Wednesday, 11 July 2012

Pea and Ham Soup

I was so knackered yesterday, after a strange headachy, virussy thing over the weekend.  All I wanted, in the middle of this crazy wet and miserable July, was soup for my tea.  And I didn't want to spend long making it.  Thank heavens for for the frozen pea, surely the cook's best friend?  Ridiculously simple: sweat an onion in a good knob of butter, then add a big bag of peas (450g / 1lb), just cover with Marigold stock, simmer for 10 minutes then blitz with a hand blender into a soup of verdant freshness.  Season with loads of black pepper, some mint if you like, and stir through some chopped ham (I had some leftovers from a gammon joint at the weekend).  Served with toasted cheese sandwiches, it was heavenly comfort food in 20 minutes.  Rubbish photo, I know.  Definitely an under a fiver job.

Sunday, 8 July 2012

White Chocolate and Strawberry Tiramisu

OK, this isn't a traditional Tiramisu, with no coffee or dark cocoa, but the elements are the same - savoiardi sponge biscuits, liqueur (Creme de Framboise), Mascarpone, Cream and chocolate (White , in this case).  In addition, there are loads of luscious strawberries - yummy!  I prefer not to use raw eggs in my tiramisus - not that we are immuno-challenged, I just prefer the texture without.  You make a sugar syrup with 100ml water and 2 tablespoons of sugar, boiled for 2 minutes, into which 100ml of Creme de Framboise is then stirred.  Line a dish with parchment paper, lay the sponge fingers over the base and drench with the boozy syrup, then a large punnet of strawberries, sliced and tossed with a tablespoon of icing sugar and a tablespoon of Framboise.  Now carefully melt 160g of white chocolate (a good brand please, not Milky Bar).  In a big bowl, beat a 250g tub of Mascarpone with a tablespoon of sugar, the zest of a lemon, and 150ml of double cream.  Now fold in the melted white chocolate and spread over the strawberry/sponge finger base.  Smooth the top and sprinkle with 40g of white chocolate, grated or finely-chopped.  Leave in the fridge for at least 8 hours - overnight if possible.  Then decorate with sliced strawberries, and serve in squares - this will serve 6 people as it is quite rich.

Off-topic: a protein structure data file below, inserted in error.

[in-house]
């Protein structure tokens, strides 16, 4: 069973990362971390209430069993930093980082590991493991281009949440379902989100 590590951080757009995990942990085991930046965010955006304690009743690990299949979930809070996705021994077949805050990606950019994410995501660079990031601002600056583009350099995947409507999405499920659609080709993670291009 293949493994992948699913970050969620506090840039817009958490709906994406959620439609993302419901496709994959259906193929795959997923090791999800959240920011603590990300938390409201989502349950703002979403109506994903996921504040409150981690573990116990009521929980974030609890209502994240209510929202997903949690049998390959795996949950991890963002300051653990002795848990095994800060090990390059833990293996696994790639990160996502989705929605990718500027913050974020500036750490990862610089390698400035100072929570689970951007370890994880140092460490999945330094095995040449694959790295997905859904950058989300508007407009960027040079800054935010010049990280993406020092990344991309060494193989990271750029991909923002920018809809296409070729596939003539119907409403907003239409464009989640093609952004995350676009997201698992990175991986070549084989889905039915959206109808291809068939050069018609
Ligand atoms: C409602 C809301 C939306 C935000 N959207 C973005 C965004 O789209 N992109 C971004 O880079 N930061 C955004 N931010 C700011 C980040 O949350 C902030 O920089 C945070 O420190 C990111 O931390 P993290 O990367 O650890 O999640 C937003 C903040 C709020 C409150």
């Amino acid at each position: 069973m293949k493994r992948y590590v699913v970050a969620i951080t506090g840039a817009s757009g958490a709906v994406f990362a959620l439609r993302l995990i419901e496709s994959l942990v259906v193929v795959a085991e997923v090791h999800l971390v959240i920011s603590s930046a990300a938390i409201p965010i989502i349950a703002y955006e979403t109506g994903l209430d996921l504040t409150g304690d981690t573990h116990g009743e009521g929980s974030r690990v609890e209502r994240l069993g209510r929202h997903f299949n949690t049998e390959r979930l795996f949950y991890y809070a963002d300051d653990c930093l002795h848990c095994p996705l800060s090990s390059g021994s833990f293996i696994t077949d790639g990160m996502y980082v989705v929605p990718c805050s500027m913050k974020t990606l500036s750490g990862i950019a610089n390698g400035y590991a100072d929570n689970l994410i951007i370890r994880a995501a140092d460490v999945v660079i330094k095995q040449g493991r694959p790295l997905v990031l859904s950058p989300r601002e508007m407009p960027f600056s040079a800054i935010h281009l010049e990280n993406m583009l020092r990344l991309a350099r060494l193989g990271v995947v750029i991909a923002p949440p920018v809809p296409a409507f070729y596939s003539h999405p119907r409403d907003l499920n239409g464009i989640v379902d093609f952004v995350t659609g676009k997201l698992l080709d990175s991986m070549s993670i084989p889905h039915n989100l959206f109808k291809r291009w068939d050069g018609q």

Berlioni Cocktail

We had boiled globe artichokes and tapenade as a starter tonight, and with them came the challenge of what to drink?  Artichokes are notorious for killing wines, but we found the answer in this cocktail, which includes Cynar, made from....globe artichokes!  We love Italian amare and bitters, the best known of which being Campari (to which I am probably addicted) and I realise they are an acquired taste, but I love them.  This was an excellent combination of 2 parts gin, 1 part Cynar and 3/4 part Noilly Prat white dry Vermouth.  Stirred and served over ice with a lemon twist, this was a delicious bitter drink that echoed the artichokes perfectly. 

Tuesday, 3 July 2012

Aubergine Butternut Squash Curry

I know.  This sounds like knitted nut cutlets and bread made from ground-up rocks and sand, but in fact it was soothing, comforting, sweet and wholesome - a bit like me!  I'd had a butternut squash lurking in the shed for a month, and every time I checked it, I had to knock off a slug or two, hoping desperately to break through the tough skin, but never succeeding.  Well, it got peeled and chopped tonight (minus the slugs!) and added to a curry with chopped, sauteed aubergine, a tin of chickpeas, a small tin of coconut milk, some veg stock, and a masala paste of blended onion, garlic, ginger, tomato puree, garam masala, turmeric, ground coriander and cumin, and chilli flakes.  With a handful of spinach and fresh coriander stirred in at the end, and a spritz of lime juice, it was a great way to despatch a squash!  Serve with Basmati rice and/or naan bread or chapattis, and you have a wonderfully healthy meal for four for under a fiver.